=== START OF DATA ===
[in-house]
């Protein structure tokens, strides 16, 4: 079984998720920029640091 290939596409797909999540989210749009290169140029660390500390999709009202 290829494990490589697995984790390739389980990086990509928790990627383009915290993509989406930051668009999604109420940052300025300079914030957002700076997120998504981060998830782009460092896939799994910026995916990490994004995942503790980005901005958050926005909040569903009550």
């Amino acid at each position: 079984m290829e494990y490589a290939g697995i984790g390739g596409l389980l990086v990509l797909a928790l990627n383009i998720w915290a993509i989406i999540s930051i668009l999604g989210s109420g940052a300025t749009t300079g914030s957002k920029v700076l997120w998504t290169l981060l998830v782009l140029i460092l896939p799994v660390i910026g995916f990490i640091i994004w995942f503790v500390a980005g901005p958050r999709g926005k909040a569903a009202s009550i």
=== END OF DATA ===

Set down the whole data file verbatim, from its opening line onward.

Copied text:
[in-house]
């Protein structure tokens, strides 16, 4: 079984998720920029640091 290939596409797909999540989210749009290169140029660390500390999709009202 290829494990490589697995984790390739389980990086990509928790990627383009915290993509989406930051668009999604109420940052300025300079914030957002700076997120998504981060998830782009460092896939799994910026995916990490994004995942503790980005901005958050926005909040569903009550």
């Amino acid at each position: 079984m290829e494990y490589a290939g697995i984790g390739g596409l389980l990086v990509l797909a928790l990627n383009i998720w915290a993509i989406i999540s930051i668009l999604g989210s109420g940052a300025t749009t300079g914030s957002k920029v700076l997120w998504t290169l981060l998830v782009l140029i460092l896939p799994v660390i910026g995916f990490i640091i994004w995942f503790v500390a980005g901005p958050r999709g926005k909040a569903a009202s009550i």